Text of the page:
U2 3D

Mar 1, 2008 12:00 PM, By Matt Hurwitz



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For the past 30 years, only audiences at U2 concerts have known what it was like to experience one of the band's live shows. But with the recent release of their newest concert film, U2 3D, that's all changed. The first live-action multicamera 3-D feature shot in HD, U2 3D places movie audiences smack in the middle of the crowd and onstage with the band, giving fans an experience almost as rich as attending in person surrounded by 90,000 other fans. Released by National Geographic Entertainment and directed by Catherine Owens and Mark Pellington, the movie can only be seen in 3-D, either in digital cinema-equipped theaters using REAL D 3-D projection or in IMAX 3-D.

The film was shot over a three-week period in March 2006, during the group's Vertigo tour in South America. Seven live concerts were filmed: two in Mexico City; two in Sao Paolo, Brazil; one in Santiago, Chile; and two in Buenos Aires, Argentina. An additional “phantom shoot” — sans audience — was filmed early the first night in Buenos Aires, with cameras placed close up onstage to permit such “macro” shots to be captured without camera operators interfering with the view of audience members.

For audio recording, executive audio producer (and one of the film's producers) John Modell of 3ality Entertainment enlisted the help of two U2 alums: co-producer and recordist Robbie Adams and music producer and mixer/re-recording mixer Carl Glanville. Adams has worked with the band on and off since 1989, engineering and mixing their Achtung Baby and Zooropa albums, as well as mixing front of house with U2 veteran Joe O'Herlihy and recording on numerous tours and live DVDs. Glanville, with the band since 2002, had produced and mixed two live concert DVDs for U2, as well as numerous other remixes; this was his first re-recording project. “That was the hallmark of the whole production — to work with guys who've been working with the band forever — rather than sending in some outside company with a truck,” notes Modell.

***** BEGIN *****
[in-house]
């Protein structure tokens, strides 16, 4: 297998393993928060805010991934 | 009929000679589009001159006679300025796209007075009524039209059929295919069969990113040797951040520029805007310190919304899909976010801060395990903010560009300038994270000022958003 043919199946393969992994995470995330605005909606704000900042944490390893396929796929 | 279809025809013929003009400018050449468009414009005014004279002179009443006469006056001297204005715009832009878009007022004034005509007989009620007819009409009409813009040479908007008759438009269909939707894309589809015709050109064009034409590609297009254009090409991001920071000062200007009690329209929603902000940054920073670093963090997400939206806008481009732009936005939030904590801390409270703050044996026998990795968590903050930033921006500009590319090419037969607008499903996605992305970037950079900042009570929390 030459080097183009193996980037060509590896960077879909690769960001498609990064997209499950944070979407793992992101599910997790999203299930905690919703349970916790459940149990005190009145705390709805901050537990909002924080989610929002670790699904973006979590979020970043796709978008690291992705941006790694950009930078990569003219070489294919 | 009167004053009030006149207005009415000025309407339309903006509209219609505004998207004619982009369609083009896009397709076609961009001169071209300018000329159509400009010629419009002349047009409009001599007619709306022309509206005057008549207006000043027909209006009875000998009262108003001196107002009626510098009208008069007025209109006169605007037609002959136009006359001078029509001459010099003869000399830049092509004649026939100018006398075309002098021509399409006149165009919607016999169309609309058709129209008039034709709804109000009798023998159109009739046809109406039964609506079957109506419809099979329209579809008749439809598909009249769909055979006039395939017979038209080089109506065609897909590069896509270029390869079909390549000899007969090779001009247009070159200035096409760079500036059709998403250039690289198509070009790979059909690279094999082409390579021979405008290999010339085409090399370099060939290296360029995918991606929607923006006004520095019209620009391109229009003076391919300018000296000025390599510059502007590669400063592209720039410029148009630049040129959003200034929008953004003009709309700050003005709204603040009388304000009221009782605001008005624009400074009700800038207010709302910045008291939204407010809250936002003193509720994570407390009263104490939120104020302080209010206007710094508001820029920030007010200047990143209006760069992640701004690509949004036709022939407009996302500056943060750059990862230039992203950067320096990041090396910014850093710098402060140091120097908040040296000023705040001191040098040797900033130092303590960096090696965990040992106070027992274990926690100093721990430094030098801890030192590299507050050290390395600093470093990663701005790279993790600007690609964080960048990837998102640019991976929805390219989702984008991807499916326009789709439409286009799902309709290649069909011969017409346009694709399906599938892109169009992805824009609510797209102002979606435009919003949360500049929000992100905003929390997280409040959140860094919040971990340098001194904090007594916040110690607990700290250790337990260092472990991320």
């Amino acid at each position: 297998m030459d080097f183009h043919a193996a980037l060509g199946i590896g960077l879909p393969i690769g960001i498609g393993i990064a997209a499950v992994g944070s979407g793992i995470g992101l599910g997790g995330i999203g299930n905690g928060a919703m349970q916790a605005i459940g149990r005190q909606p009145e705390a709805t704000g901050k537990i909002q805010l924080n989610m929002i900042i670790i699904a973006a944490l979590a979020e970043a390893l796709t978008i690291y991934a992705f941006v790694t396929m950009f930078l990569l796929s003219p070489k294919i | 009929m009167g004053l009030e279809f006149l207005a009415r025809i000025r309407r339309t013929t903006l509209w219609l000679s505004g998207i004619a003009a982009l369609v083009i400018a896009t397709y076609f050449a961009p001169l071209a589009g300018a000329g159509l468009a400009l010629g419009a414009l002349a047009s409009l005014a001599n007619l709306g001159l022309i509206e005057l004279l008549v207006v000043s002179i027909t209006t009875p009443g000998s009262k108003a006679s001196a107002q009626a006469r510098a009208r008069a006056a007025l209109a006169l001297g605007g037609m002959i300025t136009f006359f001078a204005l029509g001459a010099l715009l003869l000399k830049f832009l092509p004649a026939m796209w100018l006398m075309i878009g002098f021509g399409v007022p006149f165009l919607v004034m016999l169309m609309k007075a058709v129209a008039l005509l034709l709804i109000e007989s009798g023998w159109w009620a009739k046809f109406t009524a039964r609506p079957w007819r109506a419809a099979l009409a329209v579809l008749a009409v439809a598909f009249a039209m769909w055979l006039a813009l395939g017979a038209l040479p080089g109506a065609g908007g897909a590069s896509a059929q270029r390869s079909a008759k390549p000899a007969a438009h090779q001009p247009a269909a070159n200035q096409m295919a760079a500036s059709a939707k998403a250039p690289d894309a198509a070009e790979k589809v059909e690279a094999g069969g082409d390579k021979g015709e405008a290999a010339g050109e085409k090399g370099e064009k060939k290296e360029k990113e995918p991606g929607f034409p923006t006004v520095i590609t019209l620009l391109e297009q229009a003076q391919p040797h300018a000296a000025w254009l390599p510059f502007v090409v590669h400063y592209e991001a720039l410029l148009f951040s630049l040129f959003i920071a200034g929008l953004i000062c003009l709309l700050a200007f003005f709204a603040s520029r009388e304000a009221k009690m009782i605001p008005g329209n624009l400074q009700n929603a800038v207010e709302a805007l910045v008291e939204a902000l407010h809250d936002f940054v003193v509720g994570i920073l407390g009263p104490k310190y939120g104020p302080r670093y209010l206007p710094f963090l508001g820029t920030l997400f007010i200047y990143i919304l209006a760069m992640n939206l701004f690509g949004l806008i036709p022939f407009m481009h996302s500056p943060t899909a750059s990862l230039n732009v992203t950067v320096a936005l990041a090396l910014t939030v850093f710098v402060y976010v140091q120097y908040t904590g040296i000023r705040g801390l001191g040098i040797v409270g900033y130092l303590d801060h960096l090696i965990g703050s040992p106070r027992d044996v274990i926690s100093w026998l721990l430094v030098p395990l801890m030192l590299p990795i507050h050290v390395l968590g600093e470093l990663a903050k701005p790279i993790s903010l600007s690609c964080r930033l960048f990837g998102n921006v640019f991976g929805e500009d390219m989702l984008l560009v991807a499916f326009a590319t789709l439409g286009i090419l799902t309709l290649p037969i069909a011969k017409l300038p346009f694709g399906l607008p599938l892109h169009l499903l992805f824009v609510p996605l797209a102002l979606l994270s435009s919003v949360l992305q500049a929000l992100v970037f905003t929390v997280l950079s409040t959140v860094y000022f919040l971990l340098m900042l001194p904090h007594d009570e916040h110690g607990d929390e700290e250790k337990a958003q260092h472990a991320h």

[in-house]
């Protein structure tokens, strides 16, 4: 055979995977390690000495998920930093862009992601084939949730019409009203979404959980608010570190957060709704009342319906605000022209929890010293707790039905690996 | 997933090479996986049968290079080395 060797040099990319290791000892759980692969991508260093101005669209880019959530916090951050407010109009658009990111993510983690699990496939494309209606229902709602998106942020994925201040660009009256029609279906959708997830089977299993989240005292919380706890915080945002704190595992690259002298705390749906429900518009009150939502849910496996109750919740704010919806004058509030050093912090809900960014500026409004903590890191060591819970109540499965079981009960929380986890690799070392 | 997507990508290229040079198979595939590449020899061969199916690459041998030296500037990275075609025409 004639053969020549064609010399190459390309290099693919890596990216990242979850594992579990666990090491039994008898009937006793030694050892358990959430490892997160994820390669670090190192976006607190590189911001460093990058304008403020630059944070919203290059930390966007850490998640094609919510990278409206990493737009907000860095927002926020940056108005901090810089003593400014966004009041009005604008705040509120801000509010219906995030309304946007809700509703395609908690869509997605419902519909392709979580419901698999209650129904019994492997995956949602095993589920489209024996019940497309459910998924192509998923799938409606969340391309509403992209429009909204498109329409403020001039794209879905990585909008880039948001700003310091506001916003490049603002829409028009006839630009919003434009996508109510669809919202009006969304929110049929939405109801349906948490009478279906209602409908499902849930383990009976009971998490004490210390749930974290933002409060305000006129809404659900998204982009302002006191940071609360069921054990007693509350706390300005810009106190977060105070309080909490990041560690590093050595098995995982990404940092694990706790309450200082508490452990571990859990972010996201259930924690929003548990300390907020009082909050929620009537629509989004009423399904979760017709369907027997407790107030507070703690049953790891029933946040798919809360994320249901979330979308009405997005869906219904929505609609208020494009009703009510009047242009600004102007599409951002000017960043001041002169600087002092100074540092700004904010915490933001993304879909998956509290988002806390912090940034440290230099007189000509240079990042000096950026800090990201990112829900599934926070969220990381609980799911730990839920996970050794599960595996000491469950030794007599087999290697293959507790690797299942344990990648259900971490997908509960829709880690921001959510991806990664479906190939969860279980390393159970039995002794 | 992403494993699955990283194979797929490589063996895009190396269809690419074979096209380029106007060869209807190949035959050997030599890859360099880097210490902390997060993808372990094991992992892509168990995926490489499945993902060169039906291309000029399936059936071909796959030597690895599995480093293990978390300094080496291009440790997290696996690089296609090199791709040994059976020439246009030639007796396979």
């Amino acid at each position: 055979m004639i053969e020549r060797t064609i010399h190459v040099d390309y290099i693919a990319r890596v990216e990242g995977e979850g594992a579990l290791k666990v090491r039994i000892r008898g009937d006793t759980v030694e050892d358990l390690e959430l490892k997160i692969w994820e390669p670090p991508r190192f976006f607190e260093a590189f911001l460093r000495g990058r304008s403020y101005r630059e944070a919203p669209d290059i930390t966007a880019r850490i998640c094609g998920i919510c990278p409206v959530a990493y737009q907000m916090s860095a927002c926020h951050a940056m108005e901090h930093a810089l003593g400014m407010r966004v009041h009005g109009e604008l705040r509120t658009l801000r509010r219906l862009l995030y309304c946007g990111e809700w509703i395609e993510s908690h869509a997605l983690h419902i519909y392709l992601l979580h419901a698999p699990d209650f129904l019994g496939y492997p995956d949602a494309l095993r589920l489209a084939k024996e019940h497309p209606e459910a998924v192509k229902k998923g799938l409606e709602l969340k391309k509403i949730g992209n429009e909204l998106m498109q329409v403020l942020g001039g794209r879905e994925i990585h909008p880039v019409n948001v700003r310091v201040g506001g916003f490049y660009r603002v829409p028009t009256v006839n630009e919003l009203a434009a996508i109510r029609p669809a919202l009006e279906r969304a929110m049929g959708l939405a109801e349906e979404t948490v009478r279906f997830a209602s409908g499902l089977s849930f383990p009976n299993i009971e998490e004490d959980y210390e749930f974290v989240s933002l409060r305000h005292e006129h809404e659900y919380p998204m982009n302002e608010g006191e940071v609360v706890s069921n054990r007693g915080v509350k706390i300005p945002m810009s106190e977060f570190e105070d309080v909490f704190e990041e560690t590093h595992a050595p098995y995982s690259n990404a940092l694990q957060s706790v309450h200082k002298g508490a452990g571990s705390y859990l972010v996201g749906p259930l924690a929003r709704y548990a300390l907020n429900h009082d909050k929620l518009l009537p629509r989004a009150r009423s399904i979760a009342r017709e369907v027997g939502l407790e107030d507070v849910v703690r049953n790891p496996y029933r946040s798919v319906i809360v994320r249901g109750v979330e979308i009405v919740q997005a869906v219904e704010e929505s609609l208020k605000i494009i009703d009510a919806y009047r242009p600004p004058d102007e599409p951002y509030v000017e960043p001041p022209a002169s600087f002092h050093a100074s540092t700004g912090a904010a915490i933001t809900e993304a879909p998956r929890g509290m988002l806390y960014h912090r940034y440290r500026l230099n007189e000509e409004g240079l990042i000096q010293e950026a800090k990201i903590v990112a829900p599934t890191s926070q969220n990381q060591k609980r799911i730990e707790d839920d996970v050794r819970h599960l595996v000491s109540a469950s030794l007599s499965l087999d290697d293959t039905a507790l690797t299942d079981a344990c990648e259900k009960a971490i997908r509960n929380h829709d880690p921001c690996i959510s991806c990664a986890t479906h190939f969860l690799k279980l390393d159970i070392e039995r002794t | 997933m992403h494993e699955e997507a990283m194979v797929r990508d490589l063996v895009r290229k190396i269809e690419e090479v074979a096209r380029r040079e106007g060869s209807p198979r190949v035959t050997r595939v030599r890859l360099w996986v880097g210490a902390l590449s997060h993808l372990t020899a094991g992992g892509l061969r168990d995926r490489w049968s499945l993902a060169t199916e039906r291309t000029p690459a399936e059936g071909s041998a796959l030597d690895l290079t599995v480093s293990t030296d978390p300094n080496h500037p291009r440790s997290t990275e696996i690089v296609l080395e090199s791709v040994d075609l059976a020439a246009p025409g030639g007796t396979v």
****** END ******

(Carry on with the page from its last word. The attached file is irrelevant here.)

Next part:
As a base, Adams used the band's live miking setup, comprising mainly Sennheiser 421s; Shure SM58 Betas, SM57s and RF58As (for Bono's vocals); AKG 414s; and Countryman DI boxes. Venue/audience ambience was picked up by Audio-Technica AT4073As and AKG 414s. Additional spot mics, mostly SM57s, were placed at various locations along the stage's tendril-like ramps — down which bandmembers would wander during certain songs — for pickup of individual audience clusters. “It really brings quite a lot and helps suck you into the movie,” Adams explains, “so that when you see a person screaming on-screen, that's the person you're hearing.”

Placement of audience/ambience mics was crucial to the 3-D experience. “The Latin American audiences are very vocal and exuberant,” notes Modell. “We knew that was going to be a big part of the movie.” The varying architecture of the different venues posed a challenge — both to Adams for recording and, later, for Glanville in mixing when trying to match ambiences from different recordings. “In one venue, we might point a mic at a wall near a large audience section, though that place doesn't exist in another stadium,” Adams says. “And one stadium might have a roof, while another is smaller, is shaped like a dish and has no roof. So you're totally guessing — you do the best you can and then deal with it later.”